Sidewalk project to connect neighborhood gaps in Macomb Township

By: Dean Vaglia | Macomb Chronicle | Published April 2, 2024


MACOMB TOWNSHIP — Projects to make Macomb Township more walkable are underway as $1 million has been allocated to closing gaps between sidewalks.

Several pathway projects are being worked on as part of the township’s Pathway Gap Closure Program.

“The 2024 Pathway Gap Program (to be constructed this year) will focus on gaps in the 25 Mile Road and Garfield Road area as well as along the east side of Hayes Road south of 24 Mile Road,” said Crystal Kozak, township engineer, in an email. “The 2025 Pathway Gap Program (currently in design) will focus on completing gaps along 24 Mile Road between Hayes Road and Garfield Road and Garfield Road north of 24 Mile Road to help facilitate pedestrian traffic in the Lutheran High School North and St. Peters School and Church areas. We are also working on designing a pedestrian bridge along the west side of Card Road over the McBride Drain, just south of 23 Mile Road.”

The program has been around since 2011 and was originally intended to close a small gap along 21 Mile Road near Dakota High School.

“After that, we essentially created a master plan 10-year program for closing gaps,” said James Van Tiflin, township planning director.

Van Tiflin said decisions about which pathways gaps to close are based on local amenities. Gaps near schools take priority, followed by parks and commercial areas before, ultimately, the desire to connect all neighborhoods.

“When a new subdivision is built, there could be a gap between there and the next subdivision down the road or between there and the park,” Van Tiflin said. “Those are mainly across properties that have had houses on them for a very long time. These might date back to before Macomb Township really started to grow; those roads might have been gravel. … Back when those houses were built, there was no requirement for sidewalks.”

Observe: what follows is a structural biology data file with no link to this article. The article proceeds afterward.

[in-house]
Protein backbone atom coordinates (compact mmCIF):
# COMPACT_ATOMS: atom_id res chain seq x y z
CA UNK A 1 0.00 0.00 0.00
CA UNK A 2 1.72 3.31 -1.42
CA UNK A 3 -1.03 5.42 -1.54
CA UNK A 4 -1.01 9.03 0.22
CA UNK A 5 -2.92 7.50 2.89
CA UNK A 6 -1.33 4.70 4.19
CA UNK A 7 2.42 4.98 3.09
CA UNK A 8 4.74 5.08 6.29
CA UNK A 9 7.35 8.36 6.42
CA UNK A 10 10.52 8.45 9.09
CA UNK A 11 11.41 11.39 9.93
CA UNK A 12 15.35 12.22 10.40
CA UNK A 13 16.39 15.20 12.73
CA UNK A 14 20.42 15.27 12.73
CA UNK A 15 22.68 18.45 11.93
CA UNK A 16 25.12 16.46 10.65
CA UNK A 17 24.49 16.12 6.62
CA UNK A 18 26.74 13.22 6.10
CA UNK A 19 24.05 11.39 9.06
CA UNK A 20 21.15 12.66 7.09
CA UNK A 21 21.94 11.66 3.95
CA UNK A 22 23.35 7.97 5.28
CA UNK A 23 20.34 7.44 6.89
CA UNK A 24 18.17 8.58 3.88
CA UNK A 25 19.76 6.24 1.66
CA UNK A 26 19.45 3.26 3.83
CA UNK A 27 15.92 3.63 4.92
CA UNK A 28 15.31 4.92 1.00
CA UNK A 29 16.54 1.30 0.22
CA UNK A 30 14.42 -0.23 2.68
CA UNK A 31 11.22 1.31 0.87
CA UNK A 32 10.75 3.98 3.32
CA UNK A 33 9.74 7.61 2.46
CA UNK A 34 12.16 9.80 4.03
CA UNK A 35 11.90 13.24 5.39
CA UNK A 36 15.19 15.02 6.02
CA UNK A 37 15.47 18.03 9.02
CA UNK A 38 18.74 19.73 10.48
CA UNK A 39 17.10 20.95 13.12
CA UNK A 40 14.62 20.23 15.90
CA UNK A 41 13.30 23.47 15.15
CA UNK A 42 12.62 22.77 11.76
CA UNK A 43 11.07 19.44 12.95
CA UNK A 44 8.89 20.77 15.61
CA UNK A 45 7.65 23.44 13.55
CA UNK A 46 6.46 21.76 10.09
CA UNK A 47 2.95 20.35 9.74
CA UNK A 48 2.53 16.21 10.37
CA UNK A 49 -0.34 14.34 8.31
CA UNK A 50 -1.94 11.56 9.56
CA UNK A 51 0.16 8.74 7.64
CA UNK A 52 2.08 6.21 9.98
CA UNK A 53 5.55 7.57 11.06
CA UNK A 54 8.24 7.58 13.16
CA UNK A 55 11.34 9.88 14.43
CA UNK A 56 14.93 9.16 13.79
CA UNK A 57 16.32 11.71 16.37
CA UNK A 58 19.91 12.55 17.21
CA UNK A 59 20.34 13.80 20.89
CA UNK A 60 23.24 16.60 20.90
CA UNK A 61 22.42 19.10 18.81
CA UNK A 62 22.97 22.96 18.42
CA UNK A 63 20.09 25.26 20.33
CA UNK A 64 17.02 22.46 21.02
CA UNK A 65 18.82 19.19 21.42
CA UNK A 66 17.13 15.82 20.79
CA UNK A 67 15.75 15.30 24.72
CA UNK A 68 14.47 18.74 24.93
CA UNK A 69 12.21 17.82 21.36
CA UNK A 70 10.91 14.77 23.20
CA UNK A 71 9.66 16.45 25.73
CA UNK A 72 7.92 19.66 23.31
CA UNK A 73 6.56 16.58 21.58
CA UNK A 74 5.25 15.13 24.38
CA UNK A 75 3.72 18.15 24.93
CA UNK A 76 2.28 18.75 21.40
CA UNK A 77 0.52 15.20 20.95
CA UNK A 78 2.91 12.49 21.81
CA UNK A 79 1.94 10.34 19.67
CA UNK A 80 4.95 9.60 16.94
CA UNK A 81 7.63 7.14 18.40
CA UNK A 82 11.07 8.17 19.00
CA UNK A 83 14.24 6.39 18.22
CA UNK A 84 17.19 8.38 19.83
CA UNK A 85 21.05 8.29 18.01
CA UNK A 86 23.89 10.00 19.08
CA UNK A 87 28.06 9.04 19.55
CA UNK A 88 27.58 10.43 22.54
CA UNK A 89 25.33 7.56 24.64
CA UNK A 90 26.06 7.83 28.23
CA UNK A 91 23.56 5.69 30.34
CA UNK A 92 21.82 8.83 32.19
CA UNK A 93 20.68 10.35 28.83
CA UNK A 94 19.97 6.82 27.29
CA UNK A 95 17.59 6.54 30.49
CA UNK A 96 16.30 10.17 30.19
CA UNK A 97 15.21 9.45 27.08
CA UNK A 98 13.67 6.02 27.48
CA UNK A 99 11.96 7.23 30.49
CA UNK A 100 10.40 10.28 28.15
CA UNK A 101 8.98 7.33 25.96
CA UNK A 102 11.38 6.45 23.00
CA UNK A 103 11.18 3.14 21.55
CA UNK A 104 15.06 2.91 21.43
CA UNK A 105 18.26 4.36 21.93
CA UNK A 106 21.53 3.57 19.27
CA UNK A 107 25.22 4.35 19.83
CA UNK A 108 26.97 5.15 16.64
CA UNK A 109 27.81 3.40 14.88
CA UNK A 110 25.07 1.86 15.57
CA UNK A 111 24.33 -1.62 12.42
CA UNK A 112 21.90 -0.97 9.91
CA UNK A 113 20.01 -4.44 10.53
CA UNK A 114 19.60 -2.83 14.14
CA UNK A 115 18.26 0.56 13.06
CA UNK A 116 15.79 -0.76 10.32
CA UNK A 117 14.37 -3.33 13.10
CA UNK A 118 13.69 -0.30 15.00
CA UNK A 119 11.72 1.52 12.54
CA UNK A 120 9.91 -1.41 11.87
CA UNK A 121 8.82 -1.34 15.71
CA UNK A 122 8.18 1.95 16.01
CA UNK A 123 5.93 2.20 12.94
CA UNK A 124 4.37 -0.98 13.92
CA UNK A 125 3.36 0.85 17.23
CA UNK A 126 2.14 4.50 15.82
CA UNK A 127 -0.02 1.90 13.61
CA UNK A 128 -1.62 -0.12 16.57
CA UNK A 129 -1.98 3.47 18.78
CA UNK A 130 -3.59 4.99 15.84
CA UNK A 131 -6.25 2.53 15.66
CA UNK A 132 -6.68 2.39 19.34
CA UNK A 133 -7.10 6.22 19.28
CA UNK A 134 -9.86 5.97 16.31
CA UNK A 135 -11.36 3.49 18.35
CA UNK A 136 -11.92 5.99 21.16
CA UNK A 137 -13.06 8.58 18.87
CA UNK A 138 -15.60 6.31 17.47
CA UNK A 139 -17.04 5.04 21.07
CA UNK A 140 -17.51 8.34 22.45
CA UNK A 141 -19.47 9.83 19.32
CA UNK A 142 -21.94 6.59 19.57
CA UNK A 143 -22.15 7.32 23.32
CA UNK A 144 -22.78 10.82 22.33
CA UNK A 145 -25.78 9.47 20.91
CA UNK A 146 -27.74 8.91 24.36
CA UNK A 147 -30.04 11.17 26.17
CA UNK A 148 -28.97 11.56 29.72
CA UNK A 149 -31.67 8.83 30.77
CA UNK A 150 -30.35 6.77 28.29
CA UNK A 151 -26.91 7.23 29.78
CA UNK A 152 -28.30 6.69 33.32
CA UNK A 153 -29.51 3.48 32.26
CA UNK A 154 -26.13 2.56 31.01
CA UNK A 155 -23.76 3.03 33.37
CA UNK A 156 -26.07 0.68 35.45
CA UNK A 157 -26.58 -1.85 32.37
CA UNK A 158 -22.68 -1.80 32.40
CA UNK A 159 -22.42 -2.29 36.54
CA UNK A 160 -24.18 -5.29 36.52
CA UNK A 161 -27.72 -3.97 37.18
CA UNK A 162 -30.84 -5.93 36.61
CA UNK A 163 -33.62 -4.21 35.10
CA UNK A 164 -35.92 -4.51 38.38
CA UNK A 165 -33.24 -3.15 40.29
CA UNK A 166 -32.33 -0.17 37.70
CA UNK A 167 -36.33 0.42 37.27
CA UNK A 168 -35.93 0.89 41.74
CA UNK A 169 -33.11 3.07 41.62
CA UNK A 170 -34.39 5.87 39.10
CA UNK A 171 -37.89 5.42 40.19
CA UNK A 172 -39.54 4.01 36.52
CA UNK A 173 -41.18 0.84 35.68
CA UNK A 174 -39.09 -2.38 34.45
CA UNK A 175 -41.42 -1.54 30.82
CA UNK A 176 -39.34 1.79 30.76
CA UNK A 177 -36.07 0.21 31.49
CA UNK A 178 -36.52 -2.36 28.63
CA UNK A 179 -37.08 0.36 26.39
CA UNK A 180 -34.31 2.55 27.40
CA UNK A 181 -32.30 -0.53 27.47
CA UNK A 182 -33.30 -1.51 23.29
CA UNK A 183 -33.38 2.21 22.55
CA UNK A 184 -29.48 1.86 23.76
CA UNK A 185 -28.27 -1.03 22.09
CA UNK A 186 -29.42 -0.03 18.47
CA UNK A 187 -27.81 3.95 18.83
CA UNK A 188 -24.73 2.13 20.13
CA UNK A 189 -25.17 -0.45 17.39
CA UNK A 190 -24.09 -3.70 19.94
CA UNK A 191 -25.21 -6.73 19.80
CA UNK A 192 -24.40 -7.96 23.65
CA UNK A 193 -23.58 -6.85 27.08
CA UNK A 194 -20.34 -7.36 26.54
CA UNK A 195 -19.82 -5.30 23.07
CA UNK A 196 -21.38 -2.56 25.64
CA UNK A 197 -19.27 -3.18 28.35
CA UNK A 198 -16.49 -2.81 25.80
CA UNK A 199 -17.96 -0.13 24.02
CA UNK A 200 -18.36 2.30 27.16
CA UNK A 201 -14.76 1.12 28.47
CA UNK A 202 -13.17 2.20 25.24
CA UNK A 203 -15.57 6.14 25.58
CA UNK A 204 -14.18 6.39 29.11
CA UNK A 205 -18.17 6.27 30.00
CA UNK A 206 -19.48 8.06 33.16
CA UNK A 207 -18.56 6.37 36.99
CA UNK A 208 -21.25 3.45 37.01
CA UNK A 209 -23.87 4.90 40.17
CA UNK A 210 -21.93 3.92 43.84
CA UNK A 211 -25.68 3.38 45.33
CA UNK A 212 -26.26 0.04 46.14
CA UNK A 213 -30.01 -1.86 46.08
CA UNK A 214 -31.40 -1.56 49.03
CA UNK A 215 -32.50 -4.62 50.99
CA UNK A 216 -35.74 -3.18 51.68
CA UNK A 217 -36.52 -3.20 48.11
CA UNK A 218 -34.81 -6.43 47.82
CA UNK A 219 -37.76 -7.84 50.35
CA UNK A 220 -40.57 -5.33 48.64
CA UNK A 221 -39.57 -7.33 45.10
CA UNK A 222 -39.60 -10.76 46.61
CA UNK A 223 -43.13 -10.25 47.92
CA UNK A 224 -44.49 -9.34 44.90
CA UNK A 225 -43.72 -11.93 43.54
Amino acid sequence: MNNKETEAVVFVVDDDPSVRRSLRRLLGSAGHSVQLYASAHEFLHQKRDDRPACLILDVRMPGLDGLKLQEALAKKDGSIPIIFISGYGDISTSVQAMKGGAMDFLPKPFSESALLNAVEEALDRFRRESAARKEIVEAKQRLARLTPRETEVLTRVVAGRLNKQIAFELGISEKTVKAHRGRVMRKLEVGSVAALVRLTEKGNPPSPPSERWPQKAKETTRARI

Once a gap is selected, it takes about two years for construction to begin.

“This allows time for the design to be completed as well as secure any necessary easements from property owners prior to construction,” Kozak said via email.  “Programs typically take one construction season to complete with some potential restoration the following spring.”

While some funding for projects comes from grants, the township funds building sidewalk connections through annual allocations of $1 million from the general fund to cover design, easement and construction. It is a lot of money for laying down concrete, but township officials said it is something residents would like to see done. Closing sidewalk gaps has been a popular item in surveys sent to residents.

“If it’s not the top, it’s one of the top two items that residents request, that the sidewalk gaps be closed so they can walk in the evening for exercise,” Van Tiflin said. “They don’t want to get in the car, but they want to go to the park, or they want to go to the corner to buy something and bring it home and not want to get in a car. It’s something that the township has really tried to focus on. We spend $1 million a year and it’s a lot of money for the township to designate for this, and it’s in addition to all the money the township is spending on roads and parks and other things. We try to balance it out as best we can.”